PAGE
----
Tao of the MachineProgramming, Python, my projects, card games, books, music, Zoids, bettas, manga, cool stuff, and whatever comes to mind.
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The Self languageAfter ABC, I have the honor to present to you... the Self language!
For an introduction, that turns conventional ideas about OO upside down, see this tutorial. In short, Self doesn't use classes; rather, it uses "objects". You stick methods and other objects in it to make it a prototype; then, instead of instantiating it, you copy the prototype. Inheritance works different as well, etc. But I'm sure I've only brushed the surface here...
Anyway, I wondered if we could emulate this in Python. Here's a first stab at it:
class SelfMethod: def __init__(self, obj, f): self.obj = obj self.f = f def __call__(self, *args, **kwargs): return self.f(self.obj, *args, **kwargs) class SelfObject: def copy(self): # overly simple version for testing purposes. so = self.__class__() for key, value in self.__dict__.items(): setattr(so, key, value) return so def __setattr__(self, name, value): if callable(value): if isinstance(value, SelfMethod): sm = SelfMethod(self, value.f) self.__dict__[name] = sm else: self.__dict__[name] = SelfMethod(self, value) else: self.__dict__[name] = valueThe SelfMethod class is a wrapper. We need it, because we're going to write functions and pretend they're methods, which only works if we can pass them an actual object to work on. SelfMethod holds this object and the function.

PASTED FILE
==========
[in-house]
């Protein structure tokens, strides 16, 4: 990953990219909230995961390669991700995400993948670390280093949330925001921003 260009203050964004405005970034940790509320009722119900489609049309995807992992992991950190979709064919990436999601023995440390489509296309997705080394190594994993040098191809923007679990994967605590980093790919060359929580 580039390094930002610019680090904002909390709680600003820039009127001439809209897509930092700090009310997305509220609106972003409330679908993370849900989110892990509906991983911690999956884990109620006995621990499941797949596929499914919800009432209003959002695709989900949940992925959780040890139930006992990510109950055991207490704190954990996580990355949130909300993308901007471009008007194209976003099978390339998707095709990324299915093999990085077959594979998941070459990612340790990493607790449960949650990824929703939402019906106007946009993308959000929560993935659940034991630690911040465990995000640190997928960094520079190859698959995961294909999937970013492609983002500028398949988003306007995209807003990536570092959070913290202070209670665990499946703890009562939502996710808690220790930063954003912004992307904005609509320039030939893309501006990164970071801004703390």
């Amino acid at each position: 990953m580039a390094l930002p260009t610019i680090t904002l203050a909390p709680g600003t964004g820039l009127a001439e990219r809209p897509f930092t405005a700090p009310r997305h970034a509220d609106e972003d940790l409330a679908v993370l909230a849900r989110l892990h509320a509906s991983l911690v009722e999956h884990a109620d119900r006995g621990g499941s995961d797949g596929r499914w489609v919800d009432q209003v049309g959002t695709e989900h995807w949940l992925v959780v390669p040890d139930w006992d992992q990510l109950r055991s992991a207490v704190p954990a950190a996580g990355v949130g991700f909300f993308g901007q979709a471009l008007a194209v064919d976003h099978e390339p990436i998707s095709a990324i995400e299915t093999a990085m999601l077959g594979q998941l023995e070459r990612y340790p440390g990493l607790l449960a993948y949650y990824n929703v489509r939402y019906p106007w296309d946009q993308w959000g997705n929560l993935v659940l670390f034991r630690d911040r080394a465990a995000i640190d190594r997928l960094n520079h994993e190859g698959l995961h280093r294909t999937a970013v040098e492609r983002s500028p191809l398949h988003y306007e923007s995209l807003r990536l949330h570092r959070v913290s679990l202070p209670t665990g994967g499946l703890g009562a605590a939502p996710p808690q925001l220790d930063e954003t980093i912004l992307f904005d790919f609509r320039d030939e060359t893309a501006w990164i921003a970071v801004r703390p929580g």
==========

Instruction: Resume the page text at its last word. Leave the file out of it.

# the canonical SelfObject SelfObject = SelfObject() # how to make a Point object? Point = SelfObject.copy() Point.x = Point.y = 0Note that copy() is the Self equivalent of instantation. Now, let's inject some methods in this Point object:
# some methods for the Point class def move(self, dx, dy): self.x = self.x + dx self.y = self.y + dy def repr(self): return "Point(%s,%s)" % (self.x, self.y) # inject it Point.move = move Point.repr = repr__setattr__ conveniently wraps these in SelfMethod instances. (Kind of kludgy; maybe there's a better way...)
# now create our own Point mypoint = Point.copy() # this invokes __setattr__ again!! print mypoint.repr() mypoint.move(4,5) print mypoint.repr() # create another one print Point.repr(), "should still be (0,0)!" yourpoint = Point.copy() print yourpoint.repr(), mypoint.repr()This example does not take the special inheritance into account (or any of the Self features that I haven't discovered yet ;-). Most likely I'll have to reinvent several wheels, inheritance lookup etc. Also, the current copy() method is very shallow, which will cause side effects for mutable objects (change a list in one object, find out that it has also changed in the other...).
What's the value of this? Is it useful? Who knows. Just like aikido has Ki training, I like to think that exercises like these strenghten one's Pythonic Ki. :-)
The ABC languageThis site isn't new to me, but I thought I'd mention it because it offers an interesting overview of Python's predecessor. Many of the ideas in ABC made it into Python, although sometimes in a different form. Some highlights:
HP2OK, I've seen the movie. Some points: (everything that follows is IMHO, of course)